Scottish Ultramarathon Series Sat, 21 May 2022 13:52:20 +0000 en-US hourly 1 Scottish Ultramarathon Series 32 32 Preakness Stakes 2022 odds, best betting strategy, cheat sheet: Expert who passed prep races posts picks Sat, 21 May 2022 13:52:20 +0000

A near-full crowd is expected to be in attendance for the first time in three years when the 2022 Preakness Stakes take place at Pimlico Racecourse on Saturday. Two years ago, Pimlico officially didn’t allow any fans for the race to run in October due to COVID-19. Last year, the track peaked at 10,000 spectators. This year, the Preakness could approach the pre-pandemic crowd of 131,256 in 2019. Kentucky Derby runner-up Epicenter is the morning line favorite 6-5 in the 2022 Preakness Stakes odds. Wood Memorial runner-up, Early Voting , is the 7-2 second pick in the 13-horse field of the 2022 Preakness Stakes, while Kentucky Oaks heroine Secret Oath is 9-2. The Preakness 2022 release time is 7:01 PM ET. Given the shocking Kentucky Derby results, you’ll want to see what racing insider and Beyer Speed ​​Figure maker Bob Weir has to say before making any picks for the 2022 Preakness Stakes.

A Saratoga Springs-based racing insider and Beyer Speed ​​Figure maker, Weir has twice qualified for the prestigious National Horseplayers Championship in Las Vegas. He’s produced several five-figure days at the track over the years, including a $60,000 Pick 6 at Del Mar in 2014. Last year, he was on fire. He reached the exacta in the Sam F. Davis Stakes, Tampa Bay Derby and Peter Pan Stakes, the trifecta in the Risen Star Stakes, Blue Grass Stakes and Pennsylvania Derby and the superfecta in the Belmont Stakes.

This year he has been fiery in the Triple Crown prep races, achieving superfecta in the Blue Grass Stakes, trifecta in the Louisiana Derby and exactas in the Fountain of Youth Stakes and Tampa Bay Derby. He also achieved the Pegasus World Cup trifecta and multiple Pick 4s, among other scores. Everyone who followed him is upstairs.

Now he’s handicapped the 2022 Preakness Stakes lineup, making his picks and building his bets. He’s just sharing them here.

Top Preakness Stakes 2022 Expert Predictions

A surprise: Weir is playing against Secret Oath, winners of the Kentucky Oaks, even though she is a favorite in the 2022 Preakness Stakes at 9-2 and drew the No. 4 post. The third pick on the morning line, Secret Oath has won four of his last five starts. She is coming off a career-defining victory, a two-length victory at the Kentucky Oaks.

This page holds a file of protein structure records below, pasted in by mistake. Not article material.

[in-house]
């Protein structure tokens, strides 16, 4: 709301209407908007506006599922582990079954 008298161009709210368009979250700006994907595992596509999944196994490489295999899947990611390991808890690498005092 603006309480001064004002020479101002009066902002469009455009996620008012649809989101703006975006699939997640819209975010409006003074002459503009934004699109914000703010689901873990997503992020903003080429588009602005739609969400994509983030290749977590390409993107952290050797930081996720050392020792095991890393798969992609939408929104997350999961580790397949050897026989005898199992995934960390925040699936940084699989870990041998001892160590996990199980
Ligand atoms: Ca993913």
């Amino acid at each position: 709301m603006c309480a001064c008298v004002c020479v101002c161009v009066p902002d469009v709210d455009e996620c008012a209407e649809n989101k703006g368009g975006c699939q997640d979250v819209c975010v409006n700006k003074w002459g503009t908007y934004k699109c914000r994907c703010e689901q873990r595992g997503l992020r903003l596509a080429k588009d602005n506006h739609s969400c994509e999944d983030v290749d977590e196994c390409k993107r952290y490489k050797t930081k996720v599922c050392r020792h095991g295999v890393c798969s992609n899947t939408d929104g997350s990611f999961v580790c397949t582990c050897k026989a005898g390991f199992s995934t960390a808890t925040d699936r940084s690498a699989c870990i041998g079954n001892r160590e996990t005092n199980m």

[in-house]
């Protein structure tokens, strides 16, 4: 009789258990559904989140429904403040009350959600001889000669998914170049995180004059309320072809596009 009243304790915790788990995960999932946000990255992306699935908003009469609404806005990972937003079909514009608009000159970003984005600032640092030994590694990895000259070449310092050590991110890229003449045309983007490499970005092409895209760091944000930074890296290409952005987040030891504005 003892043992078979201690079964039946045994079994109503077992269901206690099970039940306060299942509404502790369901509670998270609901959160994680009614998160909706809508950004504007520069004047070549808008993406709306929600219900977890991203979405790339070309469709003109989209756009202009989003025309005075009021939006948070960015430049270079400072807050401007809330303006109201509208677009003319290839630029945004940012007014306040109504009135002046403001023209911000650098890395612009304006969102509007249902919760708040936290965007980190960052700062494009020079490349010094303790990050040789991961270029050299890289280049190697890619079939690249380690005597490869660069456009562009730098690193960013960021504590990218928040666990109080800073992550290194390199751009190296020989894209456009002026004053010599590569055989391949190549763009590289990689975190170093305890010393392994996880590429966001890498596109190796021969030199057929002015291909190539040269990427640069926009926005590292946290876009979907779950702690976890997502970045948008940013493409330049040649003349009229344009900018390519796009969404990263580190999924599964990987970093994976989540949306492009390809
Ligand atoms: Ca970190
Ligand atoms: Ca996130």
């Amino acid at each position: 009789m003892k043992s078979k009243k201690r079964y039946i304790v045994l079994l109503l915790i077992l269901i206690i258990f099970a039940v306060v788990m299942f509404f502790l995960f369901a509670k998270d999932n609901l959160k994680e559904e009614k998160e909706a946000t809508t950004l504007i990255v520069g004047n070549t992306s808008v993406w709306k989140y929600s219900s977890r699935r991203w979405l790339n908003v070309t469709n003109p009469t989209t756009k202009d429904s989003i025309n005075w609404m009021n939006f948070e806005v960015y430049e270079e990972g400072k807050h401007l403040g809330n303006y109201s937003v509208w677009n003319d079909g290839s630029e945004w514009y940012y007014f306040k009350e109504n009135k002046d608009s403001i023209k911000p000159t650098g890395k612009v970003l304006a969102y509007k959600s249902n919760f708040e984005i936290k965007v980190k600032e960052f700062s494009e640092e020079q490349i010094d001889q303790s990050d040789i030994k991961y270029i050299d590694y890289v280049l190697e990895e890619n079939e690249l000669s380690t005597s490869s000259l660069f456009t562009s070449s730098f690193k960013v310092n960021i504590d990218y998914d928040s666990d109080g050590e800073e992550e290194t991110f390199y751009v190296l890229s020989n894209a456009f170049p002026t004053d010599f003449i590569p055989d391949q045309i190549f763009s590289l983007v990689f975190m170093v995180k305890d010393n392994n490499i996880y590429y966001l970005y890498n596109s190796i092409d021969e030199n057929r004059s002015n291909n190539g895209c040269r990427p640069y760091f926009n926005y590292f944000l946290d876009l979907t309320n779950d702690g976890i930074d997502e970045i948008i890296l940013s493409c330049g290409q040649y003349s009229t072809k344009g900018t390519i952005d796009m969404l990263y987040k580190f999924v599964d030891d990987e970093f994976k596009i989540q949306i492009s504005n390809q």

However, she didn’t do well the last time she challenged the Colts, finishing third in the Arkansas Derby behind Cyberknife and Barber Road, who finished 18th and 6th respectively in the Kentucky Derby. “She’s been running nonstop since October and hasn’t produced speed numbers that prove she can win in a place like this,” Weir told SportsLine. Secret Oath appears in very few of Weir’s 2022 Preakness Stakes bets.

How to make picks for Preakness Stakes 2022

Weir’s first choice in the Preakness is a horse that has attracted an extremely favorable position. Weir is also high on a long shot and a “late bloomer” with plenty of speed. Weir includes these horses in his 2022 Preakness Stakes bets, and so should you. He shares horses to support only at SportsLine.

So who wins the Preakness Stakes? Which long shot is a must-back? And how did Weir build his bets? Check out the 2022 Preakness odds below, then visit SportsLine to see Weir’s picks for the Preakness Stakes, all from the expert who made it through this year’s prep races.

2022 Preakness Stakes odds, field, draw, contenders, lineup

Briefs: Arbor Day in Aspen postponed; intersection closure and trail delays next week Sat, 21 May 2022 03:12:00 +0000

Arbor Day event canceled

The City of Aspen Arbor Day festivities scheduled for Saturday at Paepcke Park have been postponed to a later date due to snow and cold temperatures. Saturday’s event was to include tree giveaways and family activities.

Aspen intersection closing next week

The intersection of Spring Street and Cooper Avenue in Aspen will be closed for five days Monday through Friday next week.

The closure of the intersection is necessary for the new asphalt pavement, according to a press release from the city of Aspen. Buses will be diverted and traffic diversions will be posted. Pedestrian access to businesses on this block will be open.